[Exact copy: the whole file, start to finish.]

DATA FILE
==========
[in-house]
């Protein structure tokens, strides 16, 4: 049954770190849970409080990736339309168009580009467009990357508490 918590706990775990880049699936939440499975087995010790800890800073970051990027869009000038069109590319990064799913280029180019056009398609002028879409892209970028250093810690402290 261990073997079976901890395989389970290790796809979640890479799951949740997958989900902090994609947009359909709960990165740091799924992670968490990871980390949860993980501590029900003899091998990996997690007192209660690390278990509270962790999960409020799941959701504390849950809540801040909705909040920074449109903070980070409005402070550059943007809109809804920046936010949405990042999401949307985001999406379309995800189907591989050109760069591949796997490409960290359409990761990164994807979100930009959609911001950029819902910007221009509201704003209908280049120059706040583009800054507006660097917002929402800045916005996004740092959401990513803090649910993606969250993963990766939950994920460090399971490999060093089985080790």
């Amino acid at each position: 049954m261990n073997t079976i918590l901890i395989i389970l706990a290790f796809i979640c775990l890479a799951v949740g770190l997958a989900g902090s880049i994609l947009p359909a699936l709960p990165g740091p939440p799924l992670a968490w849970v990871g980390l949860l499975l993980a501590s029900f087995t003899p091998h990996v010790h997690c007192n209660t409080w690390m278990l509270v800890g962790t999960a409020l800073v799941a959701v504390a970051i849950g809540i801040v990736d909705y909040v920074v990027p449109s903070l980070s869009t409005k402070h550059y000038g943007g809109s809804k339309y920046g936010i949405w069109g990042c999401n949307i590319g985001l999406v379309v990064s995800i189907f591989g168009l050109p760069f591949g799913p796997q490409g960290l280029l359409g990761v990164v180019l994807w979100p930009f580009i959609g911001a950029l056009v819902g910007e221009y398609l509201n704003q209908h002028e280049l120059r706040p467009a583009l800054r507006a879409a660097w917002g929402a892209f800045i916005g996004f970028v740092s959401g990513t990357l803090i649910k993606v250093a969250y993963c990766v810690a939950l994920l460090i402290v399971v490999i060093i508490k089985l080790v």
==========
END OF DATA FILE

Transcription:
[in-house]
């Protein structure tokens, strides 16, 4: 049954770190849970409080990736339309168009580009467009990357508490 918590706990775990880049699936939440499975087995010790800890800073970051990027869009000038069109590319990064799913280029180019056009398609002028879409892209970028250093810690402290 261990073997079976901890395989389970290790796809979640890479799951949740997958989900902090994609947009359909709960990165740091799924992670968490990871980390949860993980501590029900003899091998990996997690007192209660690390278990509270962790999960409020799941959701504390849950809540801040909705909040920074449109903070980070409005402070550059943007809109809804920046936010949405990042999401949307985001999406379309995800189907591989050109760069591949796997490409960290359409990761990164994807979100930009959609911001950029819902910007221009509201704003209908280049120059706040583009800054507006660097917002929402800045916005996004740092959401990513803090649910993606969250993963990766939950994920460090399971490999060093089985080790």
């Amino acid at each position: 049954m261990n073997t079976i918590l901890i395989i389970l706990a290790f796809i979640c775990l890479a799951v949740g770190l997958a989900g902090s880049i994609l947009p359909a699936l709960p990165g740091p939440p799924l992670a968490w849970v990871g980390l949860l499975l993980a501590s029900f087995t003899p091998h990996v010790h997690c007192n209660t409080w690390m278990l509270v800890g962790t999960a409020l800073v799941a959701v504390a970051i849950g809540i801040v990736d909705y909040v920074v990027p449109s903070l980070s869009t409005k402070h550059y000038g943007g809109s809804k339309y920046g936010i949405w069109g990042c999401n949307i590319g985001l999406v379309v990064s995800i189907f591989g168009l050109p760069f591949g799913p796997q490409g960290l280029l359409g990761v990164v180019l994807w979100p930009f580009i959609g911001a950029l056009v819902g910007e221009y398609l509201n704003q209908h002028e280049l120059r706040p467009a583009l800054r507006a879409a660097w917002g929402a892209f800045i916005g996004f970028v740092s959401g990513t990357l803090i649910k993606v250093a969250y993963c990766v810690a939950l994920l460090i402290v399971v490999i060093i508490k089985l080790v």